“That is why I accepted the resignation,” Francis said, “not on the altar of truth but on the altar of hypocrisy.” The chatterers’ hypocrisy, one is given to understand.

There’s a pretty straightforward way to deal with such chatter: “Conduct an investigation, OK?”

That’s what Pope Francis said on the plane.

To be perfectly frank, we can debate whether a liaison with a lady back in the day ought to have kept a fellow like Aupetit from rising in the government of the Church, but to hear Francis tell it, the allegations are that Archbishop Aupetit had a “failing on his part, a failing against the sixth commandment, but not total, of small caresses and massages that he did to the secretary.”

“The secretary” may have been a willing player in a game of touch that stopped before any serious moral lapse. Or, she could have been the victim of criminal sexual assault. Either way, it appears Aupetit got handsy with a lady. So, yeah, maybe investigate that?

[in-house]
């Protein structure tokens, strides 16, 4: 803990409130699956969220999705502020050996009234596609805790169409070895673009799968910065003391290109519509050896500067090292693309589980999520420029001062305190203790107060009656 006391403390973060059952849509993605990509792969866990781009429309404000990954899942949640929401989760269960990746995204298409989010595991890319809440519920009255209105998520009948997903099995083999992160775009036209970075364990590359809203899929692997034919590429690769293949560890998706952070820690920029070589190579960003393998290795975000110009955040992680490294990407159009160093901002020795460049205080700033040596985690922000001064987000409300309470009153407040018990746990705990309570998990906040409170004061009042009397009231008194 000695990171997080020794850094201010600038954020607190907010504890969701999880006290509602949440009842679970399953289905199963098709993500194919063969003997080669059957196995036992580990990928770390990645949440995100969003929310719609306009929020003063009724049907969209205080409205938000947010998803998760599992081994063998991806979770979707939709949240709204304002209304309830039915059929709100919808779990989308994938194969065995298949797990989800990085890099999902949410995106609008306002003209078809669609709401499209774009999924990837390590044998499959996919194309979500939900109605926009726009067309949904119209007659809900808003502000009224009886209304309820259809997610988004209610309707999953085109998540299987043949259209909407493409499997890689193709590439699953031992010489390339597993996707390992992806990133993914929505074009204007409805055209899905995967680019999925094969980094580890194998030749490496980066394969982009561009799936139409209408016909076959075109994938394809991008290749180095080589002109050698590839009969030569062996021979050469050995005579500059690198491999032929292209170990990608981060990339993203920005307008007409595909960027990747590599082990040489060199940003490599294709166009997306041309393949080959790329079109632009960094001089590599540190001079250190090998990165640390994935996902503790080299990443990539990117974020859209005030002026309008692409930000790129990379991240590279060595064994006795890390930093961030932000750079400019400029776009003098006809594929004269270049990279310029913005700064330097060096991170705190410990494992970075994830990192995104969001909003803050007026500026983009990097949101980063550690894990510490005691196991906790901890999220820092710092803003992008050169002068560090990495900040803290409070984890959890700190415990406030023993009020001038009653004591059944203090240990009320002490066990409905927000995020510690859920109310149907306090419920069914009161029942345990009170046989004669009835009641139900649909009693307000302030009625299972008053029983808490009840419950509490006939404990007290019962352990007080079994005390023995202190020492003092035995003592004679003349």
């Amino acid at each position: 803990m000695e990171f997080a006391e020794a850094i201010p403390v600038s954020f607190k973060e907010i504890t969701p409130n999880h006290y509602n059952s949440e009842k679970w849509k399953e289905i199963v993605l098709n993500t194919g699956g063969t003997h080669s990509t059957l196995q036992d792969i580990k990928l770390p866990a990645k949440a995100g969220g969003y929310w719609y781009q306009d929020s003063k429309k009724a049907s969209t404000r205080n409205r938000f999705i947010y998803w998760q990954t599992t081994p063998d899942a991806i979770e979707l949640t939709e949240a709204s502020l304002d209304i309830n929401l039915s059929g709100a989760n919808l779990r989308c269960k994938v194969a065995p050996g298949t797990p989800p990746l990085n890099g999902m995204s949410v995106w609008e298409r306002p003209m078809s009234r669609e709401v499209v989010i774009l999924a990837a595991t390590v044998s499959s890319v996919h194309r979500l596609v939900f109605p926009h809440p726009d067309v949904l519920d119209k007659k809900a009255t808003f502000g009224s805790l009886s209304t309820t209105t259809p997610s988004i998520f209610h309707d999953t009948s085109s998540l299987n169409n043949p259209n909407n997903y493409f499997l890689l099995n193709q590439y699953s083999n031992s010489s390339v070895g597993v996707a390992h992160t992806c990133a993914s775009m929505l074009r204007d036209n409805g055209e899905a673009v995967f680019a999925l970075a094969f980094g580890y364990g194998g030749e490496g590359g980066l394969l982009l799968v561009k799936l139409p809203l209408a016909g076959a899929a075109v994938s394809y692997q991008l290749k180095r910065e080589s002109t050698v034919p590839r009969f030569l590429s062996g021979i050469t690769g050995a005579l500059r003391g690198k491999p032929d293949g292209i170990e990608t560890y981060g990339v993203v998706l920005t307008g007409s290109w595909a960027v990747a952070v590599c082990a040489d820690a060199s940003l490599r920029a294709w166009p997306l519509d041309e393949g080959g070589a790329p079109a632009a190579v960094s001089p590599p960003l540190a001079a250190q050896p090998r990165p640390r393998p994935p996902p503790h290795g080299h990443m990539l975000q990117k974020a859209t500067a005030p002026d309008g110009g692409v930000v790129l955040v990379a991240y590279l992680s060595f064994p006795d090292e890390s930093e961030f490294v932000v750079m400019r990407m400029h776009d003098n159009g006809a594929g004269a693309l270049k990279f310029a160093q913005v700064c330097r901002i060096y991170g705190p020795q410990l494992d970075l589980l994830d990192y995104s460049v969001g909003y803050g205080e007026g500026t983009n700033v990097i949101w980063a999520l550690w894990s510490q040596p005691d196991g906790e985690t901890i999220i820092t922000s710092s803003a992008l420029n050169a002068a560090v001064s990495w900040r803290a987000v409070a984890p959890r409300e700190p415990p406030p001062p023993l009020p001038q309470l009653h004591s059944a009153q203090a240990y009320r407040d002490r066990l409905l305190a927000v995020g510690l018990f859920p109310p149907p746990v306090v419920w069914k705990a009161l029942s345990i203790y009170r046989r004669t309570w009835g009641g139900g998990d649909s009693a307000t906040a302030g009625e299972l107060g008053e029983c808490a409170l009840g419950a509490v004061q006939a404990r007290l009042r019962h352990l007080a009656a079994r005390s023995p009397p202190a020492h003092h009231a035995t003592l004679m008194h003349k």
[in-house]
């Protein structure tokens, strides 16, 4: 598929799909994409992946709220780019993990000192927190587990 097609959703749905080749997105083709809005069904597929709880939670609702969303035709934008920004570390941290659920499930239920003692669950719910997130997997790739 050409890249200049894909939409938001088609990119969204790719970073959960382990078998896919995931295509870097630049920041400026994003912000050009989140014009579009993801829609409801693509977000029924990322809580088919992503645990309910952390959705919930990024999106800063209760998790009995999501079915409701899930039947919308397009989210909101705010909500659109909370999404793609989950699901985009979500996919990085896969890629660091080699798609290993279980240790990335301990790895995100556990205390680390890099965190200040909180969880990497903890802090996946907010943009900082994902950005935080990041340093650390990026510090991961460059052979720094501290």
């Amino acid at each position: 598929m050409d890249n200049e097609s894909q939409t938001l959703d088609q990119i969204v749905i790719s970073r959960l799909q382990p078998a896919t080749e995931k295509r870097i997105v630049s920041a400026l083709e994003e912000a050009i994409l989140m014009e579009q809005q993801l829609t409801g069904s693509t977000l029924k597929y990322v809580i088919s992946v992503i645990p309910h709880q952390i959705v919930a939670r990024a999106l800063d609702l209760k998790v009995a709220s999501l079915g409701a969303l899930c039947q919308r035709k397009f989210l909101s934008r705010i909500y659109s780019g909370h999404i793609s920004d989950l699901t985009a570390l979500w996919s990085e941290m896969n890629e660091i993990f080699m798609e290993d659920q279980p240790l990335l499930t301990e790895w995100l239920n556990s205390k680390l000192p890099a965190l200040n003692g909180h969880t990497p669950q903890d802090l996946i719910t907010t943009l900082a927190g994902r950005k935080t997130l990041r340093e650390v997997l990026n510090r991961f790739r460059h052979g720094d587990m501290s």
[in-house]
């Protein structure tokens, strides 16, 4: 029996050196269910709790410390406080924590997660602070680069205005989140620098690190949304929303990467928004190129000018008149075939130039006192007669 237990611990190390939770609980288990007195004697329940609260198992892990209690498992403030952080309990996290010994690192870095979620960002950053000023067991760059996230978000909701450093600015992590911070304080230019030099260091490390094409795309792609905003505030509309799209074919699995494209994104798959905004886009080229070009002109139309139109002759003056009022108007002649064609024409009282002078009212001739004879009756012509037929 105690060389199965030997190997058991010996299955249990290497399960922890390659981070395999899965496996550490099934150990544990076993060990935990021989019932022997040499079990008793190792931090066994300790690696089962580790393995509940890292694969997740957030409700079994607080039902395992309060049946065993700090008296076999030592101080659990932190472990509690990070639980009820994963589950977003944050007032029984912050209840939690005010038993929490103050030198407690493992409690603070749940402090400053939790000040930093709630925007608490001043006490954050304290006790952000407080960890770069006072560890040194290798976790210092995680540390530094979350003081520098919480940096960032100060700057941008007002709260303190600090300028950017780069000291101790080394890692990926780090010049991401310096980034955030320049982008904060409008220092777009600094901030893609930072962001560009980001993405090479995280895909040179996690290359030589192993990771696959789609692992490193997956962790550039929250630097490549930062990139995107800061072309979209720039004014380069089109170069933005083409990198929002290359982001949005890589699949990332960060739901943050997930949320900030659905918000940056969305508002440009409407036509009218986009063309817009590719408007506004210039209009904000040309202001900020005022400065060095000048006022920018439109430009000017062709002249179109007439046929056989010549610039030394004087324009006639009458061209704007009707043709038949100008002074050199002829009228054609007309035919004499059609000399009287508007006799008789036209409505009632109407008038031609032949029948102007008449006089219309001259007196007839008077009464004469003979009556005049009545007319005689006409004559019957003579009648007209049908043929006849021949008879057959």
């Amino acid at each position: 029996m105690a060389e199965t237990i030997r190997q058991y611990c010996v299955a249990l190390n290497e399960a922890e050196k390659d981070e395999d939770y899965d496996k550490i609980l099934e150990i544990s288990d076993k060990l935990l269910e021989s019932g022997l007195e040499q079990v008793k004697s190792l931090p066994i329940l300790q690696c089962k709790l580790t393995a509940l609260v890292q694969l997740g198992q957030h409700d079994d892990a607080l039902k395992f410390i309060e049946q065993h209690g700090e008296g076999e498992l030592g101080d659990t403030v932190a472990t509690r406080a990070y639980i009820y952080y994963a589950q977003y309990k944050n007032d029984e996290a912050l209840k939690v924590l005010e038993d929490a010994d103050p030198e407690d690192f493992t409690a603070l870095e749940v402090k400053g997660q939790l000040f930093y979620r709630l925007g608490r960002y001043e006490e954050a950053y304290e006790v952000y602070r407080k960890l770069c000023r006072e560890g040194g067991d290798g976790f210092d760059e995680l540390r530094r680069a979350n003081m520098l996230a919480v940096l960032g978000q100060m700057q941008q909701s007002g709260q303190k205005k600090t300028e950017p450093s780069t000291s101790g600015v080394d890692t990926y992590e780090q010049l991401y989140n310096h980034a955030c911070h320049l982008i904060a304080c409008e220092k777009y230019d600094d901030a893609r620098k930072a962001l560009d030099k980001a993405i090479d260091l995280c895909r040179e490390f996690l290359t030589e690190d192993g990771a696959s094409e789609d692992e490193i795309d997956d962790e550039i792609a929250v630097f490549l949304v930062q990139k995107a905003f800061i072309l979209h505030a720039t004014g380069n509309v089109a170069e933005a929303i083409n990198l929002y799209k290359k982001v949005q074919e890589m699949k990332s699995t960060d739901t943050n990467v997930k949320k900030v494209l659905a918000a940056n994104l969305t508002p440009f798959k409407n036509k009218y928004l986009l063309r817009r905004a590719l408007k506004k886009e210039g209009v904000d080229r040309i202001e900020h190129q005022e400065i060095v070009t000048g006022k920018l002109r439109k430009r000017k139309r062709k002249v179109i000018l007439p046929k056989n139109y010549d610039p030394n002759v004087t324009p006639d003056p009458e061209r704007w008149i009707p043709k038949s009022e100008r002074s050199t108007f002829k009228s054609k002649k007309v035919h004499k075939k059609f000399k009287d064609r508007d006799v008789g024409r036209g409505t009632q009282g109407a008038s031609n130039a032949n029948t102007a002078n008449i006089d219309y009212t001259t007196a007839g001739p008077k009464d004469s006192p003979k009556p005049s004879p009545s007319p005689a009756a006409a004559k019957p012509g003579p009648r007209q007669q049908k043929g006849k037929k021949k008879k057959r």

Also, announce the investigation, publish the report, detail the findings and conclusions.

Memo to Churchmen: When it comes to transparency, you’re doing it wrong.

Pope Francis also told journalists he has yet to read the independent commission report on abuse and coverup in the French Church – the one that’s been out since October – but plans on asking the French bishops about it when they’re in to see him next.

It seems there’s a learning curve on responsibility and accountability, too.

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About Christopher R. Altieri 190 Articles
Christopher R. Altieri is a journalist, editor and author of three books, including Reading the News Without Losing Your Faith (Catholic Truth Society, 2021). He is contributing editor to Catholic World Report.


  1. Reading through the papal comments again there’s ambiguity as to whether hypocrisy refers to the Archbishop’s rationale for resignation over an unproven allegation, or the chattering onlookers, or both. Francis asks, Why did he resign if the allegation was false, adding now there’ll be total loss of credibility? A prejudiced media article the underlying cause?